Next station is security- centralized surveillance in real time
Editor / Provider: Axis | Updated: 7/14/2014 | Article type: Hot Topics
A revolution is going on within the security industry – the shift from analog to digital technology. It brings new, valuable possibilities to increase actual and perceived security within public transportation systems. Already today, several station owners and transit authorities benefit from high-resolution surveillance video, automatic security alerts and centralized security systems.
One of the driving forces of the revolution is the Swedish company Axis Communications. In 1996, Axis invented the digital surveillance camera, which more often is referred to as a network camera or an IP camera. Today, Axis is fully focused on network video solutions and has more than 1100 employees. One of them is Patrik Anderson who is responsible for the company's offering for the transportation industry.
“Decades ago, the transportation sector was one of the early adopters of CCTV surveillance as security plays a central role in making public transportation the preferred choice for commuters,” says Patrik Anderson, director business development transportation, Axis Communications. “A key concern of the transit authorities is to keep their systems running with as few interruptions as possible. To achieve this, they need to know what is going on at all times – whether at stations, on board individual trains or along the transit infrastructure. And this is where network video makes a big difference.”
From forensic to real-time security
Stations and transit systems are exposed to a number of security incidents every day, ranging from vandalism and graffiti to robbery and violence. With a traditional, analog surveillance solution, video from the security cameras is mainly used forensically to investigate incidents after they have occurred. In a network-based solution the video plays a much more crucial role, offering new possibilities to efficiently monitor and respond to incidents in real-time.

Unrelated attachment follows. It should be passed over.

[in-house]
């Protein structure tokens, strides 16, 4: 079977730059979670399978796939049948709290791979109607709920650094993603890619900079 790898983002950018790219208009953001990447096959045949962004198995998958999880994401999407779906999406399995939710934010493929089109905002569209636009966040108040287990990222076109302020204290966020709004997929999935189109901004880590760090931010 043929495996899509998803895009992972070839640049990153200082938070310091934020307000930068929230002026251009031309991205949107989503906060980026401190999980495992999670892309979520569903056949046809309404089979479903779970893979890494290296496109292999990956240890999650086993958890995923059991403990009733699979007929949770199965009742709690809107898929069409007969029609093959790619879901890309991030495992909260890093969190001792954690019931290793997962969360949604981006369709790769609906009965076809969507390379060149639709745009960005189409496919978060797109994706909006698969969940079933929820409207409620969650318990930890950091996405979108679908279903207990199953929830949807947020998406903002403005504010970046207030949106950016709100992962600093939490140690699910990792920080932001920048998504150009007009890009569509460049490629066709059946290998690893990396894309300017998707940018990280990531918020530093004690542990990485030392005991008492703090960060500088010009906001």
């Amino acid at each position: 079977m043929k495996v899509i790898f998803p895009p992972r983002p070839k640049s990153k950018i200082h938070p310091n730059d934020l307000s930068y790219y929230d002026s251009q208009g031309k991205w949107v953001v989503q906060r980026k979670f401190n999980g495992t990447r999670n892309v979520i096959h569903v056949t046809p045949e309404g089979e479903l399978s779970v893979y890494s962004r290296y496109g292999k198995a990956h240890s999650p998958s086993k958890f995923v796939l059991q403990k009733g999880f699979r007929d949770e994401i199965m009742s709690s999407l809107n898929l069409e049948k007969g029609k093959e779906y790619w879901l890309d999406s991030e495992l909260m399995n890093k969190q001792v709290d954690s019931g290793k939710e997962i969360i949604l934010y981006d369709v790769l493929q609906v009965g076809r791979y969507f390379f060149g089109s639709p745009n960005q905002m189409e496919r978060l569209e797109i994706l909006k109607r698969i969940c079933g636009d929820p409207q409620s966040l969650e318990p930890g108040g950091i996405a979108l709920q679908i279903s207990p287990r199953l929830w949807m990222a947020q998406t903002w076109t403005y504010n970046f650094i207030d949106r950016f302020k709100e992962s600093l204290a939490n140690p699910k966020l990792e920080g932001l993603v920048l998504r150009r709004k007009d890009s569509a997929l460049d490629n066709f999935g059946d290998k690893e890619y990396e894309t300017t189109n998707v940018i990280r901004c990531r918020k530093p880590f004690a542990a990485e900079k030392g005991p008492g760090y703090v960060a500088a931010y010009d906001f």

“One of the overall advantages of network video is the possibility to access and share live video from the security cameras over a computer network, also wirelessly. This enables a transit authority to efficiently monitor all stations, vehicles and infrastructure from one or a few security centers,” explains Anderson. “Even if several incidents happen at the same time, a network video solution provides the real-time video images needed to get a complete view of the situation.”
Efficient incident response
To fully understand the value of access to live surveillance video, one has to consider what happens in a security center when an incident occurs. “Each incident, minor or major, has to be evaluated and followed by an active decision on what action to take – if any at all,” says Anderson. “For many of the incidents, someone also has to decide on appropriate response resources. Taking such decisions based on an emergency call from a passenger in shock or a stressed security guard is often very difficult.”
Authorities that implement network-based video surveillance systems benefit from:
-More efficient evaluation and prioritization of incidents
-Quicker and more accurate decisions on appropriate response resources